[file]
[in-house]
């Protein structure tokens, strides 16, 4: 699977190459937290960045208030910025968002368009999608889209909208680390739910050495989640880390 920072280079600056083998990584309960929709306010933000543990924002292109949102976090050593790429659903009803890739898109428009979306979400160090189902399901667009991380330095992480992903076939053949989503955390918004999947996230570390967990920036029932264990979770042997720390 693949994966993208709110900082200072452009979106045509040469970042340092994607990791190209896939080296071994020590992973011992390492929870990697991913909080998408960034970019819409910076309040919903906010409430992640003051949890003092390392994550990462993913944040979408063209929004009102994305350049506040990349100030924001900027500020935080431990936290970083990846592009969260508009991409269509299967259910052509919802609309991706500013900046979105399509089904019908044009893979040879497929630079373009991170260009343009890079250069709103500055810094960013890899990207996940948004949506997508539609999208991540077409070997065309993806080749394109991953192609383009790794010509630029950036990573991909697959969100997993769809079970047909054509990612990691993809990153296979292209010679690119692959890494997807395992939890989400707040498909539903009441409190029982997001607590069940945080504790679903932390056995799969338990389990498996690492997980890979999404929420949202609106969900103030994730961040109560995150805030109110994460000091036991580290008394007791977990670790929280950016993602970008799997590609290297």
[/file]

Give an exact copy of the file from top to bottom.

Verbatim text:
[in-house]
């Protein structure tokens, strides 16, 4: 699977190459937290960045208030910025968002368009999608889209909208680390739910050495989640880390 920072280079600056083998990584309960929709306010933000543990924002292109949102976090050593790429659903009803890739898109428009979306979400160090189902399901667009991380330095992480992903076939053949989503955390918004999947996230570390967990920036029932264990979770042997720390 693949994966993208709110900082200072452009979106045509040469970042340092994607990791190209896939080296071994020590992973011992390492929870990697991913909080998408960034970019819409910076309040919903906010409430992640003051949890003092390392994550990462993913944040979408063209929004009102994305350049506040990349100030924001900027500020935080431990936290970083990846592009969260508009991409269509299967259910052509919802609309991706500013900046979105399509089904019908044009893979040879497929630079373009991170260009343009890079250069709103500055810094960013890899990207996940948004949506997508539609999208991540077409070997065309993806080749394109991953192609383009790794010509630029950036990573991909697959969100997993769809079970047909054509990612990691993809990153296979292209010679690119692959890494997807395992939890989400707040498909539903009441409190029982997001607590069940945080504790679903932390056995799969338990389990498996690492997980890979999404929420949202609106969900103030994730961040109560995150805030109110994460000091036991580290008394007791977990670790929280950016993602970008799997590609290297």